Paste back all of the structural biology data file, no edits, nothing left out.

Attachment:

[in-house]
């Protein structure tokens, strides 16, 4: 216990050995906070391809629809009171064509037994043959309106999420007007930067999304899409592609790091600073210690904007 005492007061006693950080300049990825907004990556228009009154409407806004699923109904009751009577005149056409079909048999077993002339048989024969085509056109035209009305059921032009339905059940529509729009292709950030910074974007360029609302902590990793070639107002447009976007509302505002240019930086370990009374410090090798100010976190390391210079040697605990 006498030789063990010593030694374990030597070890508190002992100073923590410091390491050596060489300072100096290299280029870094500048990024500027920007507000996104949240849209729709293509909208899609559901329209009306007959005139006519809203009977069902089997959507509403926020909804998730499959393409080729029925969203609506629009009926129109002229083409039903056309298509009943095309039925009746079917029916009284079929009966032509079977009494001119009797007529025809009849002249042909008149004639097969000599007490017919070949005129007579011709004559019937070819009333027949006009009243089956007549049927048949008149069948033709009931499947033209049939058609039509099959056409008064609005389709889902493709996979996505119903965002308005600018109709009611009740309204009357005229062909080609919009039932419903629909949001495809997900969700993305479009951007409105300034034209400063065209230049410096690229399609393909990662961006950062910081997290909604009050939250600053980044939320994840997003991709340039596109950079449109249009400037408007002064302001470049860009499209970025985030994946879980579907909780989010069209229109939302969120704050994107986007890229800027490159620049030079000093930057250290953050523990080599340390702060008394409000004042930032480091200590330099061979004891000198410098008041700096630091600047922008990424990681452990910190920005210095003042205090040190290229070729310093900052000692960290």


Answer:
[in-house]
């Protein structure tokens, strides 16, 4: 216990050995906070391809629809009171064509037994043959309106999420007007930067999304899409592609790091600073210690904007 005492007061006693950080300049990825907004990556228009009154409407806004699923109904009751009577005149056409079909048999077993002339048989024969085509056109035209009305059921032009339905059940529509729009292709950030910074974007360029609302902590990793070639107002447009976007509302505002240019930086370990009374410090090798100010976190390391210079040697605990 006498030789063990010593030694374990030597070890508190002992100073923590410091390491050596060489300072100096290299280029870094500048990024500027920007507000996104949240849209729709293509909208899609559901329209009306007959005139006519809203009977069902089997959507509403926020909804998730499959393409080729029925969203609506629009009926129109002229083409039903056309298509009943095309039925009746079917029916009284079929009966032509079977009494001119009797007529025809009849002249042909008149004639097969000599007490017919070949005129007579011709004559019937070819009333027949006009009243089956007549049927048949008149069948033709009931499947033209049939058609039509099959056409008064609005389709889902493709996979996505119903965002308005600018109709009611009740309204009357005229062909080609919009039932419903629909949001495809997900969700993305479009951007409105300034034209400063065209230049410096690229399609393909990662961006950062910081997290909604009050939250600053980044939320994840997003991709340039596109950079449109249009400037408007002064302001470049860009499209970025985030994946879980579907909780989010069209229109939302969120704050994107986007890229800027490159620049030079000093930057250290953050523990080599340390702060008394409000004042930032480091200590330099061979004891000198410098008041700096630091600047922008990424990681452990910190920005210095003042205090040190290229070729310093900052000692960290």